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How to Make Vietnamese Coffee

Vietnamese coffee is called Ca phe da (iced coffee) and is a traditional Vietnamese recipe for making coffee.  If it is made with milk, it is known as ca phe sua da.

The drink was introduced to the country by the French in the 19th century and is traditionally made using dark roast coffee beans grown in the country and brewed with a small metal French drip filter called a ca phe phin.  Because the country had a shortage of fresh milk at the time, it was tradition to use sweetened condensed milk in the drink.

Coffee variations

The height of coffee bean growing in Vietnam was in the early 20th century when the small scale productions were replaced by plantations.  The first instant coffee plant, Coronel Coffee Plant, was established in the Dong Nai Province in 1969 and produced 80 tons of coffee a year.

Production declined during the Vietnam War due to the loss of people to work the plantations as well as the limiting of private enterprises.  In 1986, this measure was reversed and the industry saw a growth surge.  Two of the major brands were established in the 1990s, Trung Nguyen in 1996 and Highlands Coffee in 1998, both of whom continue to be major distributors.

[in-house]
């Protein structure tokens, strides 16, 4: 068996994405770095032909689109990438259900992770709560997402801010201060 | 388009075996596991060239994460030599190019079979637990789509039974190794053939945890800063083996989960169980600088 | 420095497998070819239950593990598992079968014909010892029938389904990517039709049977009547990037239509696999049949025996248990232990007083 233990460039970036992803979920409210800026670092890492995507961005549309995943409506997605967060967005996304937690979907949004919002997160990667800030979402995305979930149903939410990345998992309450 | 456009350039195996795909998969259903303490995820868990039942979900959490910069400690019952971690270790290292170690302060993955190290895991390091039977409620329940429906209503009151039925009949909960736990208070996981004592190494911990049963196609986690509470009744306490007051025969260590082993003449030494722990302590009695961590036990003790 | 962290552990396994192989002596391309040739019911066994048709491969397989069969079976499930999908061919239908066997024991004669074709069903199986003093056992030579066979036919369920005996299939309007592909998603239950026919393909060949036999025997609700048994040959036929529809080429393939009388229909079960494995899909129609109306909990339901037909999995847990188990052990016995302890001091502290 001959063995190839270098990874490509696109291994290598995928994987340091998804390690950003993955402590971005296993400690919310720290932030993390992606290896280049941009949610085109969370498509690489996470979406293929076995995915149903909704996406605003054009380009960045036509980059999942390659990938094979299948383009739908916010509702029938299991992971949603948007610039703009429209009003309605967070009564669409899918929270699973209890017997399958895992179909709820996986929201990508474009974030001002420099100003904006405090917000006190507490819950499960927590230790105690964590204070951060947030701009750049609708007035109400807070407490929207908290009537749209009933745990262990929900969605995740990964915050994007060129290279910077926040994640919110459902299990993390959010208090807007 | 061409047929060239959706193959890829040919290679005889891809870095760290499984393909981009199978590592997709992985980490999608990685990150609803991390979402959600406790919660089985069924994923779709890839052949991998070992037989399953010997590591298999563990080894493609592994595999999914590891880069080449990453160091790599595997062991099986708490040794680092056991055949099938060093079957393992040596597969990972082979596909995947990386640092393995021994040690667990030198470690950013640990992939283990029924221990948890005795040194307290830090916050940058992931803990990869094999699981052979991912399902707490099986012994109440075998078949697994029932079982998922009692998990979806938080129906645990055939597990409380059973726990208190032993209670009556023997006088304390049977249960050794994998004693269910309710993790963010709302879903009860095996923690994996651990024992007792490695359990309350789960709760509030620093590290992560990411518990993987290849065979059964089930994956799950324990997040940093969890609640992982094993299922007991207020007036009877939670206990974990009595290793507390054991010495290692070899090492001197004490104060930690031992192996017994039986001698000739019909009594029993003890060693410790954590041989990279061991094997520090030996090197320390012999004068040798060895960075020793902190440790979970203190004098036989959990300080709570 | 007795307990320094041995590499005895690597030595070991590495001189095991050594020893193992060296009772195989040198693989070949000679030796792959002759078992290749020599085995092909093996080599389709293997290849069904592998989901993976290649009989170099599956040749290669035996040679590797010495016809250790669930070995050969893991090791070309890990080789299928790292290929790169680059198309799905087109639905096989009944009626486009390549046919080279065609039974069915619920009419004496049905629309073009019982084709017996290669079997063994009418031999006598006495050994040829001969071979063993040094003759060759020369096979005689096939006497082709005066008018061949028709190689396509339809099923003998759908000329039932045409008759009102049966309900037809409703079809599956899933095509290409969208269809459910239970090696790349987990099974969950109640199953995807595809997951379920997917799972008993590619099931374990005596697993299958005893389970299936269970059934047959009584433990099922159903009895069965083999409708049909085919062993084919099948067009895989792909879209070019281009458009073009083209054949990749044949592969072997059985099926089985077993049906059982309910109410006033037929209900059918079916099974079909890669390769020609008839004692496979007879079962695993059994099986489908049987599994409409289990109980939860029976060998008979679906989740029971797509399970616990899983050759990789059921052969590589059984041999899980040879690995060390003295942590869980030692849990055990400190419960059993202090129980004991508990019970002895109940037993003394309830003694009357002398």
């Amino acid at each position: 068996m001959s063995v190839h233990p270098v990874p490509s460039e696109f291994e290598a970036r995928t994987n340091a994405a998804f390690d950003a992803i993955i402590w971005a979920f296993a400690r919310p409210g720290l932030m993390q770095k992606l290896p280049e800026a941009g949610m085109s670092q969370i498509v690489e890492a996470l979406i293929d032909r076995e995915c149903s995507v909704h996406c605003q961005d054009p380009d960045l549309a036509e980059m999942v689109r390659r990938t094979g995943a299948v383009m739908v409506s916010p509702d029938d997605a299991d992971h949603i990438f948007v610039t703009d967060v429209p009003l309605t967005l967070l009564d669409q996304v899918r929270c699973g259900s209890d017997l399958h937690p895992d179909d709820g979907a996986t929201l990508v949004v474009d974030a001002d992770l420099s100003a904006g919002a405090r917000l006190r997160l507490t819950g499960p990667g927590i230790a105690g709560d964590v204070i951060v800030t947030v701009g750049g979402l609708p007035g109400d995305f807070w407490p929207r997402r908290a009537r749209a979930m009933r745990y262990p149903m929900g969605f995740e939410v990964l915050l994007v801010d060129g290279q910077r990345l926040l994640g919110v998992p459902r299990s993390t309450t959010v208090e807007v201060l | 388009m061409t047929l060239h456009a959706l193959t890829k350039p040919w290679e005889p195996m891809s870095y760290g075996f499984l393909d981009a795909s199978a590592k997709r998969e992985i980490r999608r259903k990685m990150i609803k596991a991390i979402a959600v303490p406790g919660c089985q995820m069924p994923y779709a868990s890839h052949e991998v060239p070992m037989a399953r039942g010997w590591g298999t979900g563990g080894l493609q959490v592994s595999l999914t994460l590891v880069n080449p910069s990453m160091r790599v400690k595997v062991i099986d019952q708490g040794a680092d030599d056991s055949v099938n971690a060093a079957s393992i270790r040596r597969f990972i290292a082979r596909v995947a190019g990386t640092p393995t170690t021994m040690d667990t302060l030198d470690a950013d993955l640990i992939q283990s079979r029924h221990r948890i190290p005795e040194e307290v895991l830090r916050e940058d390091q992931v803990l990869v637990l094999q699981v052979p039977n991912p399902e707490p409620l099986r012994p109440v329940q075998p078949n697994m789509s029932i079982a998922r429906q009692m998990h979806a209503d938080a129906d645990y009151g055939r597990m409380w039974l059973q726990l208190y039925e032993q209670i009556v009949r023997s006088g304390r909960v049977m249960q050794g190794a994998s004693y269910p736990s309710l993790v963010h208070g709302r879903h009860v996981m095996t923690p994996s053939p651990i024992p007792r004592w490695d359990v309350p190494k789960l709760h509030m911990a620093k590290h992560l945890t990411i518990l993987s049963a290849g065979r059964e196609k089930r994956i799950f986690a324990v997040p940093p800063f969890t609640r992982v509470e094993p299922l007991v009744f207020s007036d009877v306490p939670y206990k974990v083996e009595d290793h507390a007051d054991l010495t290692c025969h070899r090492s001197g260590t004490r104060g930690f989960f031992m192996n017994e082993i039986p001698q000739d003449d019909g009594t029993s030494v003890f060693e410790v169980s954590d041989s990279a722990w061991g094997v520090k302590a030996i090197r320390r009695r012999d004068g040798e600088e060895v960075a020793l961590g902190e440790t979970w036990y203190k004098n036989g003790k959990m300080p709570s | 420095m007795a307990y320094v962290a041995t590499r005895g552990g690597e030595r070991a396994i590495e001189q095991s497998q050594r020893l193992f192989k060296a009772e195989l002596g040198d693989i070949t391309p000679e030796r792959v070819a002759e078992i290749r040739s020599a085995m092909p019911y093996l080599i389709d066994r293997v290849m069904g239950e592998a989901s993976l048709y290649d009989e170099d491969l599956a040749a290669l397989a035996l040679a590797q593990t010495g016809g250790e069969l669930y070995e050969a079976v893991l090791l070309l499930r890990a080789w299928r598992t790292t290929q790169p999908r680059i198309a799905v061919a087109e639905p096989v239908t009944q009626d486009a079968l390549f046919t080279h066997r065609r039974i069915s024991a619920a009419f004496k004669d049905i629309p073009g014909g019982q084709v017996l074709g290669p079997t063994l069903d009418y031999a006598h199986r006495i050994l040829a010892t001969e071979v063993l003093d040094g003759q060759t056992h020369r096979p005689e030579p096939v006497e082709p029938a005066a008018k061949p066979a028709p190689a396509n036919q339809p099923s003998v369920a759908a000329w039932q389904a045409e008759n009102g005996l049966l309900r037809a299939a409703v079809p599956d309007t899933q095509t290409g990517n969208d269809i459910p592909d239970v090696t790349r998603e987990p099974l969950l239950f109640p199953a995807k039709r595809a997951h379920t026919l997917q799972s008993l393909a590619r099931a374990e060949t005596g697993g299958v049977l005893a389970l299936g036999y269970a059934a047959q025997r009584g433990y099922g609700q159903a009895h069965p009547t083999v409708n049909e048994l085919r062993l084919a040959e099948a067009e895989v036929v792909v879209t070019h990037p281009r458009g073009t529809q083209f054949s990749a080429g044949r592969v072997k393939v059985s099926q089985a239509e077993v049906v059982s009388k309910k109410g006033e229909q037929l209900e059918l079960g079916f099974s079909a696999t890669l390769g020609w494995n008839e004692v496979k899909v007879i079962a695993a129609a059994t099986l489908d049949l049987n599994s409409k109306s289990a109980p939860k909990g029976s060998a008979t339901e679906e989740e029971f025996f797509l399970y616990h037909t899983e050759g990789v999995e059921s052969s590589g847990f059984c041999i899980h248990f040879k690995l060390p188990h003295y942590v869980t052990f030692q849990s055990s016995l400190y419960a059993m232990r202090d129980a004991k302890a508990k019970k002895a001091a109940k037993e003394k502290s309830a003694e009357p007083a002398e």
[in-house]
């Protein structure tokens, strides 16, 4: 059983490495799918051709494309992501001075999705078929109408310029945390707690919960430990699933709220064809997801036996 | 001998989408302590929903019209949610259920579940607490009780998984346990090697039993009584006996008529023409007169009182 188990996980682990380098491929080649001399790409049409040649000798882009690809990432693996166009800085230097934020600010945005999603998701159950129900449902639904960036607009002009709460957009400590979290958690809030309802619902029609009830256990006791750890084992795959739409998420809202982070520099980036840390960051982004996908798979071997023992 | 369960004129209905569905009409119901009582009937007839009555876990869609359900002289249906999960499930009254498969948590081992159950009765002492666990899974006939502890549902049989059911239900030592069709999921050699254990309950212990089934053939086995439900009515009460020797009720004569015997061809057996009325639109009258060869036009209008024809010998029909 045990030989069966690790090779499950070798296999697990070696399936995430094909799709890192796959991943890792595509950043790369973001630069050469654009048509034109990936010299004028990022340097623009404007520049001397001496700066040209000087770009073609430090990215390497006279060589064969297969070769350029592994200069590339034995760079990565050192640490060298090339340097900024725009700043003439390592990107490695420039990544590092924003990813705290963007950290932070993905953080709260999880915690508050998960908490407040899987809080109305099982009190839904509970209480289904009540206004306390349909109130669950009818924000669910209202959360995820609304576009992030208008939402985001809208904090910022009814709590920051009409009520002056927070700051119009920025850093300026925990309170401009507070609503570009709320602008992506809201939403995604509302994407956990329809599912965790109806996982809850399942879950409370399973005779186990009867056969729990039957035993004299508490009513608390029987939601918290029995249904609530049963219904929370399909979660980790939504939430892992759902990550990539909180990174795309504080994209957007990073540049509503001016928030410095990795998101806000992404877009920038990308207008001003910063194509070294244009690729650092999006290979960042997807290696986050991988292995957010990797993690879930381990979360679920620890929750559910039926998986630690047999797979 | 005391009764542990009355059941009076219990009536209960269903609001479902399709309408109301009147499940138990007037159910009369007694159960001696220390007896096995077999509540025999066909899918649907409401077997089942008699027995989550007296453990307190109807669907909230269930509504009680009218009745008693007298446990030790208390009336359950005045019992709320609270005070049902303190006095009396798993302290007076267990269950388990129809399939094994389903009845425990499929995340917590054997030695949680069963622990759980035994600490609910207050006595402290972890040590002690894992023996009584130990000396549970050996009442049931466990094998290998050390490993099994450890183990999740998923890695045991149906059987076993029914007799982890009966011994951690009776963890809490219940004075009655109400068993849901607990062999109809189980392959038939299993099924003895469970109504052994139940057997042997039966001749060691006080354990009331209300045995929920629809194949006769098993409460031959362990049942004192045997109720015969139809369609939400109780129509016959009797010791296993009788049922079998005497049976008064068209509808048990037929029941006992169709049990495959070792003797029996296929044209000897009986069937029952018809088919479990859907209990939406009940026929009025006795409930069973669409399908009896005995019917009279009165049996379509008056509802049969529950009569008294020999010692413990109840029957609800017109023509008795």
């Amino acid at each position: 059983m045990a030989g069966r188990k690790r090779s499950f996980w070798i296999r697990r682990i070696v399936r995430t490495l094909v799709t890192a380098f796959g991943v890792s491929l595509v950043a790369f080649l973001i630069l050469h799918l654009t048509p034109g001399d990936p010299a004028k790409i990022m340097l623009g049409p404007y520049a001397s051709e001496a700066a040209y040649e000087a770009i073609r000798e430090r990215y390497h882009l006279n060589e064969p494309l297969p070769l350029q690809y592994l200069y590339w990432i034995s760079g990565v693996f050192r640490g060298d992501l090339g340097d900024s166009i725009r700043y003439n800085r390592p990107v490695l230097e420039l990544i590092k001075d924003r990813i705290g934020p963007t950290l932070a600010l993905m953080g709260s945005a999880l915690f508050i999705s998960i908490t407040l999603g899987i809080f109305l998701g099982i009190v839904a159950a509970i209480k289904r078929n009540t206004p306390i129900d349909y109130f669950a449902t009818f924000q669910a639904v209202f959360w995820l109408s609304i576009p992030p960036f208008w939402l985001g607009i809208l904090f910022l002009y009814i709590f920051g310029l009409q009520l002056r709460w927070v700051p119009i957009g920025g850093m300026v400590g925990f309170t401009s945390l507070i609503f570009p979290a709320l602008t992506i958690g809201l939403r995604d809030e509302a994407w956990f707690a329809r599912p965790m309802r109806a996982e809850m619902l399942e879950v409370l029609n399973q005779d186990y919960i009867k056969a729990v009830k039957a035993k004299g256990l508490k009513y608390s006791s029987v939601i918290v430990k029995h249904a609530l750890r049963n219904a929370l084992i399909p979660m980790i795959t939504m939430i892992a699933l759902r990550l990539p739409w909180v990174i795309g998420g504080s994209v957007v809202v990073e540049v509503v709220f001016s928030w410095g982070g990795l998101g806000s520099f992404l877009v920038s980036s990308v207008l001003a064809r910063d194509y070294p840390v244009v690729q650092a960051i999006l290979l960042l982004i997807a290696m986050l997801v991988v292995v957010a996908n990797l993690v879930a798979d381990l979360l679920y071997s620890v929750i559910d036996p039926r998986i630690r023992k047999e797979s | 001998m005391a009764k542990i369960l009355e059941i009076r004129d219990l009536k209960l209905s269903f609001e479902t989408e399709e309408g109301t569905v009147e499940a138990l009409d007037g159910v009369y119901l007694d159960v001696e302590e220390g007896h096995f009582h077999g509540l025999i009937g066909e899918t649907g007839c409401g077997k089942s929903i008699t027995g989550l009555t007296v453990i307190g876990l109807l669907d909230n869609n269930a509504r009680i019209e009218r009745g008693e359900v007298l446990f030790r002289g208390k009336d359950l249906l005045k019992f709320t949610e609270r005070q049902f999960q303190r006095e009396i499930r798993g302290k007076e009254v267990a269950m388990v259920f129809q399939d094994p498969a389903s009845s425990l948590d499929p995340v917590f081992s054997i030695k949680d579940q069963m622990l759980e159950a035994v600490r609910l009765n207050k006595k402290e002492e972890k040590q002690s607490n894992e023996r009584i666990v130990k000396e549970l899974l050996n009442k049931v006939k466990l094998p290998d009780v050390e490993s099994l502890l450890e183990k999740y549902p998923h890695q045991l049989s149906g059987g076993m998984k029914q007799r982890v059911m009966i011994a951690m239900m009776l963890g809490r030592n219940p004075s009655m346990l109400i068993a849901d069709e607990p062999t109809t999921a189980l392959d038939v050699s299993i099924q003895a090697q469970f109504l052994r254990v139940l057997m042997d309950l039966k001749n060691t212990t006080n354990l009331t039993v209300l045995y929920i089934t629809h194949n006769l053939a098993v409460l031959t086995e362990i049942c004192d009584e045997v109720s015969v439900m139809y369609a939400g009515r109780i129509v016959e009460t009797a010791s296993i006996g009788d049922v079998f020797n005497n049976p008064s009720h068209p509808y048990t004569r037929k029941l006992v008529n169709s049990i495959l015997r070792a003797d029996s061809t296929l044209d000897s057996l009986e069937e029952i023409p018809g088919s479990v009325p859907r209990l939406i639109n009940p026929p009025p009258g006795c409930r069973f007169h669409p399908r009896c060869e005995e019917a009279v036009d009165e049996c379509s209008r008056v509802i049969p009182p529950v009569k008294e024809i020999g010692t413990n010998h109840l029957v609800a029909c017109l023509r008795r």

By the late 1990s, Vietnam was second to Brazil in terms of the world’s coffee production but it was largely focused on the poor quality, Robusta beans.  In recent times, the government has moved to improve the quality of the beans grown and started producing specialist coffees.

Vietnamese coffee styles

There are now clear regional differences in the types of beans grown across the country and the corresponding flavour of coffee they produce.  Most of the growing is done in the Buon Ma Thuot region and include Arabic, Robusta, Chari (Excelsa) and Catimor varieties as well as some special regional types.

Making a traditional coffee

To make a traditional Vietnamese coffee, you will need a Vietnamese coffee filter such as the one shown above.  To start making the drink, use a coarse grinder to prepare the beans, a French grind is another name for this.

The next step is to pour around one to three tablespoons of condensed milk into a small glass, depending on your preference.  If you are wanting to make an iced variation of the coffee, allow the milk to chill.

Next, load the coffee filter with two to two and a half tablespoons of coffee, spreading it evenly.  Replace the top of the filter and begin to screw until the grounds are well packed so no water can get through.  Place the filter on the cup and pour a cup of water that is just about to boil into the filter.  It may take about 5-10 minutes to work if you have packed the grounds properly.  You can then add the coffee to the milk and stir.

Coffee variations

If you would like to try Vietnamese coffee in a new way, try Vietnamese egg coffee (Ca Phe Trung).  This is an idea similar to drinks made in Scandinavia using eggs in the coffee and creates a drink that is pleasant and has a mild taste with the natural bitterness of coffee only barely noticeable.

To make this coffee, brew a small cup of Vietnamese coffee, crack an egg and discard the white.  Add the yolk and the sweetened condensed milk into a small bowl then whisk until frothy.  Add a tablespoon of brewed coffee and whisk again.  Pour more of the coffee into a cup then add the egg mixture on the top.